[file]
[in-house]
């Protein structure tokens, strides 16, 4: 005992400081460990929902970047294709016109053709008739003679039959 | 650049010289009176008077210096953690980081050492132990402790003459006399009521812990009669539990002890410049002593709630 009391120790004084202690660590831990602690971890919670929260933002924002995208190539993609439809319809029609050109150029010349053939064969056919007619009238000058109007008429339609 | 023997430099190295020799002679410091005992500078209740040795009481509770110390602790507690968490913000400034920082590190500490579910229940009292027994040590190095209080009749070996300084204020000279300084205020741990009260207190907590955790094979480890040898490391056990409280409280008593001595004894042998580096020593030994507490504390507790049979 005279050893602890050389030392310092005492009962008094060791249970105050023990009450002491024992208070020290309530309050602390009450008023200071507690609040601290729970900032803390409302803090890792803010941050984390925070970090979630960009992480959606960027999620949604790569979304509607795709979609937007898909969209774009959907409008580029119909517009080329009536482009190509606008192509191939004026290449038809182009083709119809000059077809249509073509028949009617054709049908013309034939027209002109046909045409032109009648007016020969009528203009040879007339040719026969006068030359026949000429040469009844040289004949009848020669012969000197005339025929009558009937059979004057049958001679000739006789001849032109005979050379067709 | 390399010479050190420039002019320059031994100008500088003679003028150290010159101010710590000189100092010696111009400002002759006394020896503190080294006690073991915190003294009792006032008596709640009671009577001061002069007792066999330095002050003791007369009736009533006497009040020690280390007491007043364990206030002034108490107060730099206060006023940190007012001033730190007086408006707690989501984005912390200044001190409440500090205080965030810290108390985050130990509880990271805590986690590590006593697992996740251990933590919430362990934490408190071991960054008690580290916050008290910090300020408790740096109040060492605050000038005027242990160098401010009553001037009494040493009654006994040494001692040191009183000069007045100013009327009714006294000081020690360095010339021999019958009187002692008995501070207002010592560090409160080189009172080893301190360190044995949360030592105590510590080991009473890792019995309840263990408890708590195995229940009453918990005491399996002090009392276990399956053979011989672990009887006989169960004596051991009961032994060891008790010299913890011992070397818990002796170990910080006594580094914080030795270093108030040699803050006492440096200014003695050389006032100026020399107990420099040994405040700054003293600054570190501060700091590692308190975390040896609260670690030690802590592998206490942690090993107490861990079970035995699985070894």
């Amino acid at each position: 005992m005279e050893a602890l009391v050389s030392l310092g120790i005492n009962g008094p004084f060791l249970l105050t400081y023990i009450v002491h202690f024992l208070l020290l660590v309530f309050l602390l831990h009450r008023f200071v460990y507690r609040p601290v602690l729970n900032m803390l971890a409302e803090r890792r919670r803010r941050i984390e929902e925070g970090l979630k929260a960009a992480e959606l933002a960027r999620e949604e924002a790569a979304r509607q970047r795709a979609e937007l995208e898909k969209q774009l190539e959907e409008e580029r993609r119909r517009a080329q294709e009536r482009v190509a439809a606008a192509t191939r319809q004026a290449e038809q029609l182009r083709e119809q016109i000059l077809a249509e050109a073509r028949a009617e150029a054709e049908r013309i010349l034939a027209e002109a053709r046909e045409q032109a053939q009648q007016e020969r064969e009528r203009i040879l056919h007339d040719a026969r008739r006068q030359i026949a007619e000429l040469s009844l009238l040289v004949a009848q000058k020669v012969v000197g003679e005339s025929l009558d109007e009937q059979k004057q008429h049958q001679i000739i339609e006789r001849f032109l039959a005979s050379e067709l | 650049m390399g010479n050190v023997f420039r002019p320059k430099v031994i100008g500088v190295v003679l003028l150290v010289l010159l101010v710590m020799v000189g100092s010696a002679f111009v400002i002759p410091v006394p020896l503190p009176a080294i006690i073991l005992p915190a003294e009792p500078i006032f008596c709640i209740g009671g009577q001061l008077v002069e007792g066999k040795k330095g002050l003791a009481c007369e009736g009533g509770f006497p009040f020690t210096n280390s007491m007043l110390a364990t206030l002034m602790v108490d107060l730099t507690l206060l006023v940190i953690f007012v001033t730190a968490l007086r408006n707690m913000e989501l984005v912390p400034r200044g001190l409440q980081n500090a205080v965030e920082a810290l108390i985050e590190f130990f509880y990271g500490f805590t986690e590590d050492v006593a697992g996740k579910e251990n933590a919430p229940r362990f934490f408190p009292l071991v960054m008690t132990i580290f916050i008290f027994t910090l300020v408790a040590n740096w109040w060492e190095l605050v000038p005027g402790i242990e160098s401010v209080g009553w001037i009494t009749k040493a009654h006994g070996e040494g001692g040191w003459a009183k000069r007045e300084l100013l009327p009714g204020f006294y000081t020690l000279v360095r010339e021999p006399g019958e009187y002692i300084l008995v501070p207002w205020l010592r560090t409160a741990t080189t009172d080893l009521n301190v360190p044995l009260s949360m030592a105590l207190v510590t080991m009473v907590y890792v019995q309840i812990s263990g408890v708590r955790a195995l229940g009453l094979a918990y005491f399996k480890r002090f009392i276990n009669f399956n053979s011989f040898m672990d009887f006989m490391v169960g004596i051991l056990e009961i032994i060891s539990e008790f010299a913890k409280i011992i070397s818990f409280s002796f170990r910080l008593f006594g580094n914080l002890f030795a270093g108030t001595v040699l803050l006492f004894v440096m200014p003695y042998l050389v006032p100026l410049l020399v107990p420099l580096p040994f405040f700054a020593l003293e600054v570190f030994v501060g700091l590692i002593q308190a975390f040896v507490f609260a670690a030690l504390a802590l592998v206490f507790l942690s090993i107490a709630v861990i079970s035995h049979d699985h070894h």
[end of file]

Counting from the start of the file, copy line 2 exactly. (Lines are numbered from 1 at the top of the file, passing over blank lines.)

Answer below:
């Protein structure tokens, strides 16, 4: 005992400081460990929902970047294709016109053709008739003679039959 | 650049010289009176008077210096953690980081050492132990402790003459006399009521812990009669539990002890410049002593709630 009391120790004084202690660590831990602690971890919670929260933002924002995208190539993609439809319809029609050109150029010349053939064969056919007619009238000058109007008429339609 | 023997430099190295020799002679410091005992500078209740040795009481509770110390602790507690968490913000400034920082590190500490579910229940009292027994040590190095209080009749070996300084204020000279300084205020741990009260207190907590955790094979480890040898490391056990409280409280008593001595004894042998580096020593030994507490504390507790049979 005279050893602890050389030392310092005492009962008094060791249970105050023990009450002491024992208070020290309530309050602390009450008023200071507690609040601290729970900032803390409302803090890792803010941050984390925070970090979630960009992480959606960027999620949604790569979304509607795709979609937007898909969209774009959907409008580029119909517009080329009536482009190509606008192509191939004026290449038809182009083709119809000059077809249509073509028949009617054709049908013309034939027209002109046909045409032109009648007016020969009528203009040879007339040719026969006068030359026949000429040469009844040289004949009848020669012969000197005339025929009558009937059979004057049958001679000739006789001849032109005979050379067709 | 390399010479050190420039002019320059031994100008500088003679003028150290010159101010710590000189100092010696111009400002002759006394020896503190080294006690073991915190003294009792006032008596709640009671009577001061002069007792066999330095002050003791007369009736009533006497009040020690280390007491007043364990206030002034108490107060730099206060006023940190007012001033730190007086408006707690989501984005912390200044001190409440500090205080965030810290108390985050130990509880990271805590986690590590006593697992996740251990933590919430362990934490408190071991960054008690580290916050008290910090300020408790740096109040060492605050000038005027242990160098401010009553001037009494040493009654006994040494001692040191009183000069007045100013009327009714006294000081020690360095010339021999019958009187002692008995501070207002010592560090409160080189009172080893301190360190044995949360030592105590510590080991009473890792019995309840263990408890708590195995229940009453918990005491399996002090009392276990399956053979011989672990009887006989169960004596051991009961032994060891008790010299913890011992070397818990002796170990910080006594580094914080030795270093108030040699803050006492440096200014003695050389006032100026020399107990420099040994405040700054003293600054570190501060700091590692308190975390040896609260670690030690802590592998206490942690090993107490861990079970035995699985070894």